Side Effects of Immunities: African Slavery in the US South 
(last version: pdf)
Why was slavery concentrated in the South of the United States? And, why were certain African populations extensively raided to be enslaved in those regions? The novel empirical evidence presented in this paper reveals that (i) malaria was a major determinant for the diffusion of African slavery in the southern United States and (ii) malaria-resistance made sub-Saharan Africans especially attractive for employment in these regions. I first document that African slavery was more widespread in those counties of the United States subject to higher malaria exposure. Moreover, I show that the introduction of a particularly virulent, and previously absent, strain of malaria into the US caused a large and rapid increase in the prevalence of African slave labor. Finally, by looking at the historical prices of African slaves in the Louisiana slave market, I .find that the more malaria-resistant slaves, born in the most malaria-ridden regions of Africa, commanded higher prices.

Previous Version: pdf

Malaria and Civil Violence: A Disaggregated Analysis  
(with Matteo Cervellati, Uwe Sunde and Simona Valmori)
Using geo-referenced data for Africa we investigate the role of temporary health shocks, related to the risk of malaria epidemics, for civil violence. Following the epidemiological literature, we identify climate conditions that exhibit an elevated risk for malaria outbreaks at the cell-year and cell-month level. Identification exploits the contrast of the occurrence of these conditions in cells with low malaria exposure and cells with high malaria exposure. In the low exposure areas, the population has lower genetic and acquired immunities, relative to cells with no or very high exposure. Consequently, it is hypothesized that the impact of suitable weather conditions on the likelihood of malaria outbreaks is amplified. Due to the short incubation time, malaria outbreaks can be identified at high temporal resolution. Exploiting within-cell variability both at the yearly and monthly frequencies, the analysis can account for unobserved heterogeneity by including a rich set of time and cell controls, including cell*year specific determinants of civil conflicts and seasonal patterns within the year. The results suggest that the occurrence of unusually suitable conditions for malaria outbreaks in cells with low malaria exposure significantly increases the likelihood of civil violence compared to cells with high malaria exposure. 

Bite and Divide: Malaria and Ethnolinguistic Diversity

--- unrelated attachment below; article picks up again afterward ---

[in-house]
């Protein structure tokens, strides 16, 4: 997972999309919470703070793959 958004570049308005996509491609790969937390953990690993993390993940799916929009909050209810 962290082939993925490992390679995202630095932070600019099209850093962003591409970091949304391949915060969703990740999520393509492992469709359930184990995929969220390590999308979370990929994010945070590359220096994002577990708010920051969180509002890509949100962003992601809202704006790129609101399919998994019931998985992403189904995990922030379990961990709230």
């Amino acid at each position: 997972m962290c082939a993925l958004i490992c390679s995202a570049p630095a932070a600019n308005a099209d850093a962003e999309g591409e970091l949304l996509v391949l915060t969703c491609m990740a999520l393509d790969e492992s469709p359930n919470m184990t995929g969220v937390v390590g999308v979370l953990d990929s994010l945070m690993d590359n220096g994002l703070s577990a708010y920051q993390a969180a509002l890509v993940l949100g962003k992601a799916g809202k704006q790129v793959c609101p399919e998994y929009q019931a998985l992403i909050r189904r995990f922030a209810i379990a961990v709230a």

(with Matteo Cervellati and Giorgio Chiovelli)
We test the hypothesis that long term exposure to malaria is an important historical determinant of contemporary ethno-linguistic diversity. Using cell-level disaggregated data, we show that in areas where malaria incidence was higher we observe a larger number of ethnic and linguistic groups. Moreover, we document that the effect is already present when looking at the spatial distribution of pre-colonial African societies. To exclude the likelihood that the relationship is driven by some omitted features of tropical areas, since malaria was not present in the Americas before European settlement, we show that there is no effect of malaria on diversity when looking at the spatial distribution of pre-colonial American societies. In order to test that malaria exposure shaped the patterns of location (and isolation) of communities and limited the admixing with neighboring communities, we show that individuals in areas with high malaria exposure identify more strongly with their ethnic group and are less prone to out-group marriages. Finally, we document that populations from highly malaria-infested areas tend to live in segregated and more ethnically homogenous locations.



The Resource Curse in the Long-Run
(with Scott F. Abramson)  

This paper examines the long term impact of natural resource extraction. Focusing on the effect of coal, a resource crucial to processes of European industrialization, we estimate a substantial negative relationship between nineteenth century mining and contemporary levels of economic development.  As an exogenous source of variation in coal-extraction activities, we exploit variation in the underlying geological conditions of the region, which affect the likelihood of having coal-beds. Importantly, we find that there is no negative effect of coal extraction in the first half of the nineteenth century and that the negative effect arises only from the 1970s. We then examine a large number of conjectured mechanisms linking natural resources to lower levels of development and find no evidence of a political “resource curse” that operates through corruption, institutional quality, or conflict. Instead, we find that nineteenth-century coal mining has a persistent effect on present-day incomes by shaping the long-run structure of production; the economies of those regions where coal extraction took place continue to have lower levels of human capital and fewer workers employed in high-tech and scientifically oriented sectors.